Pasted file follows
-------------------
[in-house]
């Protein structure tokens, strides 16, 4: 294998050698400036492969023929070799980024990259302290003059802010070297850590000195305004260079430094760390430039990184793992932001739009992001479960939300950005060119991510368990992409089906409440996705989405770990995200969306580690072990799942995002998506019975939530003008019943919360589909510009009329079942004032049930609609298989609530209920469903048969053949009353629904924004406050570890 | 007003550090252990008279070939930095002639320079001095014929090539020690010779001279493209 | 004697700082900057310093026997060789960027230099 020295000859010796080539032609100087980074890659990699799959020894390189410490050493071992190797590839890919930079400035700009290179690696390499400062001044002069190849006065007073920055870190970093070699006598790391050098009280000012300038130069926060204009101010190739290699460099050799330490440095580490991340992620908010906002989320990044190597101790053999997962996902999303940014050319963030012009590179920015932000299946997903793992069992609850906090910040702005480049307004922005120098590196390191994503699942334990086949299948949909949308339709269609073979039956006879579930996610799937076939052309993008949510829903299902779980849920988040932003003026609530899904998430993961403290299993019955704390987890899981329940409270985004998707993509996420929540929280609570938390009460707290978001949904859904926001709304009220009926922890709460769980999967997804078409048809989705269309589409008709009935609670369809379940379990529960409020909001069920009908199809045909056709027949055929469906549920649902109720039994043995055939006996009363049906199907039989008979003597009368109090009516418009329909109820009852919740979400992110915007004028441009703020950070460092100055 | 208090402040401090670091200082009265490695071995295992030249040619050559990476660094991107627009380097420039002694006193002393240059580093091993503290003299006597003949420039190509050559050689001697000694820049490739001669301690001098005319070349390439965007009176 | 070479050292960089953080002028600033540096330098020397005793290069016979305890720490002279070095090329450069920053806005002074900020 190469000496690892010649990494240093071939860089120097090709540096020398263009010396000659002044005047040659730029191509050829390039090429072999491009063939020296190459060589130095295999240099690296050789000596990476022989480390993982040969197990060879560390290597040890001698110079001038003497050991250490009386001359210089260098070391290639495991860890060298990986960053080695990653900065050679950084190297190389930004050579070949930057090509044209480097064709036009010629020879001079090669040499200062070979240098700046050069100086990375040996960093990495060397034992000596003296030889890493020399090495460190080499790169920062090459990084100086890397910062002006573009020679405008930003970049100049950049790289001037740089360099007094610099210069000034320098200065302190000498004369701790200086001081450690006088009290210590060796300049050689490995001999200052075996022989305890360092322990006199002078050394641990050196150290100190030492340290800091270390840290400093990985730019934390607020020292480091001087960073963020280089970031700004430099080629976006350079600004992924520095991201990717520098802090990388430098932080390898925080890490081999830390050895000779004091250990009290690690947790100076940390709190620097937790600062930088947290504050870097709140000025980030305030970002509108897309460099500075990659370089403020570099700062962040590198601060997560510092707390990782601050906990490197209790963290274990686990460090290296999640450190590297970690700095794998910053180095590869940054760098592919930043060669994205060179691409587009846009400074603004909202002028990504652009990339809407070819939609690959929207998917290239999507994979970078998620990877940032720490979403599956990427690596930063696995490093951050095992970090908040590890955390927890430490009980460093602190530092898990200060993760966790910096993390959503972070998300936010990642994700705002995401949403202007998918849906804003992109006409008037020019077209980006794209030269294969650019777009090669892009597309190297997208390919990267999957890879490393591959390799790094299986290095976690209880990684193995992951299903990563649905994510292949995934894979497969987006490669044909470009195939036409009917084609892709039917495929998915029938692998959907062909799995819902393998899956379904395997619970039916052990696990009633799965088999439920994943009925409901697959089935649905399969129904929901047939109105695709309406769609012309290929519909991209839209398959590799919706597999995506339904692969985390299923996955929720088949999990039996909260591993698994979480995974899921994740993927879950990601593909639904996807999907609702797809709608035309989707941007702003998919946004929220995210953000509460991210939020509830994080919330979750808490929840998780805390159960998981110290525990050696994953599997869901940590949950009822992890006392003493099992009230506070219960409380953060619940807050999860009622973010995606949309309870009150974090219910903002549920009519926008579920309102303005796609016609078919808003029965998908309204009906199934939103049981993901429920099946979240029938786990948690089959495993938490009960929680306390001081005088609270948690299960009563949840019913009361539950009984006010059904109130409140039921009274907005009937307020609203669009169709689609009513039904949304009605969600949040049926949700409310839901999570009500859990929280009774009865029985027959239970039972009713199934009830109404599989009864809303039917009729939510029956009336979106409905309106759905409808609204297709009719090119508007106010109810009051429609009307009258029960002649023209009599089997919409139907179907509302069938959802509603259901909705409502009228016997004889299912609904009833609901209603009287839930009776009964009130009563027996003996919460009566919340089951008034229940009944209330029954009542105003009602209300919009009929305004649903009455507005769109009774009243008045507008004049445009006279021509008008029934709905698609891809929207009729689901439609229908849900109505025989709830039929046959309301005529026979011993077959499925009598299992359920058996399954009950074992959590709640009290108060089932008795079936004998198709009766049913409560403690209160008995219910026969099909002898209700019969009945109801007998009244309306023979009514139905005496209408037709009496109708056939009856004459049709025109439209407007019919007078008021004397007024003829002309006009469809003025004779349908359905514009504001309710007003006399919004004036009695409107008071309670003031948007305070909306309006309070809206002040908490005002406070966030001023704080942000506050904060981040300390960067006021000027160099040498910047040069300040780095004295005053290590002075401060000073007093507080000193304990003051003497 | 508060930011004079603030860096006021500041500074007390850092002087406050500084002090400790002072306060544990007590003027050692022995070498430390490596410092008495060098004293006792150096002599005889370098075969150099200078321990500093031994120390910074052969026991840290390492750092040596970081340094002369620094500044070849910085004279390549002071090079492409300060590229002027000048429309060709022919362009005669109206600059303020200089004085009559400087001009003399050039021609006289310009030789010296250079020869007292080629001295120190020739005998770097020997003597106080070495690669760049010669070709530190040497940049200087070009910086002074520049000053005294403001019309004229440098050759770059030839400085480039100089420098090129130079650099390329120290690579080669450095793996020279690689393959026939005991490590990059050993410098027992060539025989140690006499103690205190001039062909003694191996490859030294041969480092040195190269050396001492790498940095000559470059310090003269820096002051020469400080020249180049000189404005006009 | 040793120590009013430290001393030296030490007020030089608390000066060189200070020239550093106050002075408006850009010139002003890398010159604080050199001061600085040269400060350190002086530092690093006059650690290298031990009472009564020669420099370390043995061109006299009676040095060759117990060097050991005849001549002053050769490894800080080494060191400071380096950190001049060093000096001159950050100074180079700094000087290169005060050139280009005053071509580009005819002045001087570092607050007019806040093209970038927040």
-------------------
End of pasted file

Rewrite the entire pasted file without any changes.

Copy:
[in-house]
């Protein structure tokens, strides 16, 4: 294998050698400036492969023929070799980024990259302290003059802010070297850590000195305004260079430094760390430039990184793992932001739009992001479960939300950005060119991510368990992409089906409440996705989405770990995200969306580690072990799942995002998506019975939530003008019943919360589909510009009329079942004032049930609609298989609530209920469903048969053949009353629904924004406050570890 | 007003550090252990008279070939930095002639320079001095014929090539020690010779001279493209 | 004697700082900057310093026997060789960027230099 020295000859010796080539032609100087980074890659990699799959020894390189410490050493071992190797590839890919930079400035700009290179690696390499400062001044002069190849006065007073920055870190970093070699006598790391050098009280000012300038130069926060204009101010190739290699460099050799330490440095580490991340992620908010906002989320990044190597101790053999997962996902999303940014050319963030012009590179920015932000299946997903793992069992609850906090910040702005480049307004922005120098590196390191994503699942334990086949299948949909949308339709269609073979039956006879579930996610799937076939052309993008949510829903299902779980849920988040932003003026609530899904998430993961403290299993019955704390987890899981329940409270985004998707993509996420929540929280609570938390009460707290978001949904859904926001709304009220009926922890709460769980999967997804078409048809989705269309589409008709009935609670369809379940379990529960409020909001069920009908199809045909056709027949055929469906549920649902109720039994043995055939006996009363049906199907039989008979003597009368109090009516418009329909109820009852919740979400992110915007004028441009703020950070460092100055 | 208090402040401090670091200082009265490695071995295992030249040619050559990476660094991107627009380097420039002694006193002393240059580093091993503290003299006597003949420039190509050559050689001697000694820049490739001669301690001098005319070349390439965007009176 | 070479050292960089953080002028600033540096330098020397005793290069016979305890720490002279070095090329450069920053806005002074900020 190469000496690892010649990494240093071939860089120097090709540096020398263009010396000659002044005047040659730029191509050829390039090429072999491009063939020296190459060589130095295999240099690296050789000596990476022989480390993982040969197990060879560390290597040890001698110079001038003497050991250490009386001359210089260098070391290639495991860890060298990986960053080695990653900065050679950084190297190389930004050579070949930057090509044209480097064709036009010629020879001079090669040499200062070979240098700046050069100086990375040996960093990495060397034992000596003296030889890493020399090495460190080499790169920062090459990084100086890397910062002006573009020679405008930003970049100049950049790289001037740089360099007094610099210069000034320098200065302190000498004369701790200086001081450690006088009290210590060796300049050689490995001999200052075996022989305890360092322990006199002078050394641990050196150290100190030492340290800091270390840290400093990985730019934390607020020292480091001087960073963020280089970031700004430099080629976006350079600004992924520095991201990717520098802090990388430098932080390898925080890490081999830390050895000779004091250990009290690690947790100076940390709190620097937790600062930088947290504050870097709140000025980030305030970002509108897309460099500075990659370089403020570099700062962040590198601060997560510092707390990782601050906990490197209790963290274990686990460090290296999640450190590297970690700095794998910053180095590869940054760098592919930043060669994205060179691409587009846009400074603004909202002028990504652009990339809407070819939609690959929207998917290239999507994979970078998620990877940032720490979403599956990427690596930063696995490093951050095992970090908040590890955390927890430490009980460093602190530092898990200060993760966790910096993390959503972070998300936010990642994700705002995401949403202007998918849906804003992109006409008037020019077209980006794209030269294969650019777009090669892009597309190297997208390919990267999957890879490393591959390799790094299986290095976690209880990684193995992951299903990563649905994510292949995934894979497969987006490669044909470009195939036409009917084609892709039917495929998915029938692998959907062909799995819902393998899956379904395997619970039916052990696990009633799965088999439920994943009925409901697959089935649905399969129904929901047939109105695709309406769609012309290929519909991209839209398959590799919706597999995506339904692969985390299923996955929720088949999990039996909260591993698994979480995974899921994740993927879950990601593909639904996807999907609702797809709608035309989707941007702003998919946004929220995210953000509460991210939020509830994080919330979750808490929840998780805390159960998981110290525990050696994953599997869901940590949950009822992890006392003493099992009230506070219960409380953060619940807050999860009622973010995606949309309870009150974090219910903002549920009519926008579920309102303005796609016609078919808003029965998908309204009906199934939103049981993901429920099946979240029938786990948690089959495993938490009960929680306390001081005088609270948690299960009563949840019913009361539950009984006010059904109130409140039921009274907005009937307020609203669009169709689609009513039904949304009605969600949040049926949700409310839901999570009500859990929280009774009865029985027959239970039972009713199934009830109404599989009864809303039917009729939510029956009336979106409905309106759905409808609204297709009719090119508007106010109810009051429609009307009258029960002649023209009599089997919409139907179907509302069938959802509603259901909705409502009228016997004889299912609904009833609901209603009287839930009776009964009130009563027996003996919460009566919340089951008034229940009944209330029954009542105003009602209300919009009929305004649903009455507005769109009774009243008045507008004049445009006279021509008008029934709905698609891809929207009729689901439609229908849900109505025989709830039929046959309301005529026979011993077959499925009598299992359920058996399954009950074992959590709640009290108060089932008795079936004998198709009766049913409560403690209160008995219910026969099909002898209700019969009945109801007998009244309306023979009514139905005496209408037709009496109708056939009856004459049709025109439209407007019919007078008021004397007024003829002309006009469809003025004779349908359905514009504001309710007003006399919004004036009695409107008071309670003031948007305070909306309006309070809206002040908490005002406070966030001023704080942000506050904060981040300390960067006021000027160099040498910047040069300040780095004295005053290590002075401060000073007093507080000193304990003051003497 | 508060930011004079603030860096006021500041500074007390850092002087406050500084002090400790002072306060544990007590003027050692022995070498430390490596410092008495060098004293006792150096002599005889370098075969150099200078321990500093031994120390910074052969026991840290390492750092040596970081340094002369620094500044070849910085004279390549002071090079492409300060590229002027000048429309060709022919362009005669109206600059303020200089004085009559400087001009003399050039021609006289310009030789010296250079020869007292080629001295120190020739005998770097020997003597106080070495690669760049010669070709530190040497940049200087070009910086002074520049000053005294403001019309004229440098050759770059030839400085480039100089420098090129130079650099390329120290690579080669450095793996020279690689393959026939005991490590990059050993410098027992060539025989140690006499103690205190001039062909003694191996490859030294041969480092040195190269050396001492790498940095000559470059310090003269820096002051020469400080020249180049000189404005006009 | 040793120590009013430290001393030296030490007020030089608390000066060189200070020239550093106050002075408006850009010139002003890398010159604080050199001061600085040269400060350190002086530092690093006059650690290298031990009472009564020669420099370390043995061109006299009676040095060759117990060097050991005849001549002053050769490894800080080494060191400071380096950190001049060093000096001159950050100074180079700094000087290169005060050139280009005053071509580009005819002045001087570092607050007019806040093209970038927040």